As Gregory R. Page took the stage at the 2015 Global Food Security Symposium on Thursday, he acknowledged his company’s perspective on the issue from the start.
When it comes to food security, “we ought to appreciate the importance of price and how it influences the behavior of all the participants across the food chain,” said Page, who is the executive chairman of Cargill, the Minnesota-based powerhouse exporter.
“I see a few people smiling,” he noted with a smile himself. “You’d expect Cargill to say that.”
Self-deprecating comments aside, Page’s remarks at the Chicago Council's event did provide a real-world reminder of the factors that affect agricultural markets and producers daily as they seek to feed the world and earn a living.
Here are the four ideas he presented on how to build the world’s food security.
1. Remember that price matters. Farming may be a family tradition, but whether a farm is located Africa or Arkansas, it’s also a business that needs to be financially sustainable. “Farmers in developing countries require adequate prices … to compensate them for their efforts” and investments, Page said. “Without adequate prices, we cannot expect any enduring changes will occur.”
2. Specializing often makes economic sense. “We need to honor the principle of comparative advantage whenever we can,” Page suggested. “If all farmers plant the crops best suited for their growing conditions and then trade with others, food will be produced in the most economic way and the most environmentally sustainable way.” He criticized the concept of countries telling their farmers what to grow, arguing that it makes little agronomic or economic sense. “If China today has a policy of self-sufficiency of soybeans, the food security of every single person on earth would be reduced,” Page said. “The Chinese enjoy an enormous comparative advantage in the production of wheat, rice, and corn—starch crops—and by trading with the Brazilians, Argentines, and others, allowing them to exploit their comparative advantage, all of our security is improved.”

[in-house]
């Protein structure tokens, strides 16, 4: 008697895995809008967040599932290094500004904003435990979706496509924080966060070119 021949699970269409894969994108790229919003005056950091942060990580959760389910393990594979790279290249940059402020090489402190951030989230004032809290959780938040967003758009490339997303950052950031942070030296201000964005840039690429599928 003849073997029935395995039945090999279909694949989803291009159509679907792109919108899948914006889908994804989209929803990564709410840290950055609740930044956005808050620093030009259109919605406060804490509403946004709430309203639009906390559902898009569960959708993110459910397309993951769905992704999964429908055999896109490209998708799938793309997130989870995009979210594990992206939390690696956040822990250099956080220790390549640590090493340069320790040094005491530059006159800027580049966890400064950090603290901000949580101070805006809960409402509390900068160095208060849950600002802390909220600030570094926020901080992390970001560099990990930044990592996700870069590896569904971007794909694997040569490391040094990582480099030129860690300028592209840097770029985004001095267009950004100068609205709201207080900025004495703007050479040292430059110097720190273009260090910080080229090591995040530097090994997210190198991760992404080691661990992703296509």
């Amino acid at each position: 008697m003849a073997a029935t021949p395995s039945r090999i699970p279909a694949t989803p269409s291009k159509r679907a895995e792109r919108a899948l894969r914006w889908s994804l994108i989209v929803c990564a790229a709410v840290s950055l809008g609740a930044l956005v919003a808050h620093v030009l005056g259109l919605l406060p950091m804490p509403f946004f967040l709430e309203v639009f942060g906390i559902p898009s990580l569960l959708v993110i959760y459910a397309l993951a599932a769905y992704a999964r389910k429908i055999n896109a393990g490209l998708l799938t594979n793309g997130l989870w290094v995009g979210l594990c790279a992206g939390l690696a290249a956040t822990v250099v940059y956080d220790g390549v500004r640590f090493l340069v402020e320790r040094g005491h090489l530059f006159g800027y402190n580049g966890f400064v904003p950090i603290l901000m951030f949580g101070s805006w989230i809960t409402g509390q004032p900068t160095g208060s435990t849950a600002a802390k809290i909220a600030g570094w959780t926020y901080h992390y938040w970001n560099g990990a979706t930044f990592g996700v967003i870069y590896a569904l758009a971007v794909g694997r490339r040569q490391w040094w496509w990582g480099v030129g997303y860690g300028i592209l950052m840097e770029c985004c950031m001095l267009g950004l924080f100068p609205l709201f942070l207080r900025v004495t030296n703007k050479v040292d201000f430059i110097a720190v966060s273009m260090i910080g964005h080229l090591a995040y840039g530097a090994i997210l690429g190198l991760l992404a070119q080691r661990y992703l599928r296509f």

3. Developing, sharing, and adapting best practices helps everyone improve. “Much of the progress we've seen in agriculture in last 50 years is the direct result of the most adventuresome producers adopting an untried practice, perfecting it, and ultimately proving its economic viability and then importantly, helping to disseminate that learning,” Page said, adding: “It only takes one firm—or one farmer—to start an evolution.”
4. Build society’s trust of science and understanding of biotechnology. “We can feed the world without GMOs, but if we think our water is precious, if we think our soil is precious, if we really care about the hydrocarbon footprint of agriculture, we should think very carefully about demonizing genetic engineering,” said Page. “Technology is not just important to producing more in a more sustainable way, but also to our ability to improve human health by enhancing food safety and nutrition, the reduction of waste, and the increase in global agricultural resilience.”
When you hear about global agriculture and food security, what factors do you think are the most important? What do you think is often overlooked in the effort to feed the world? Share your thoughts in the comments below.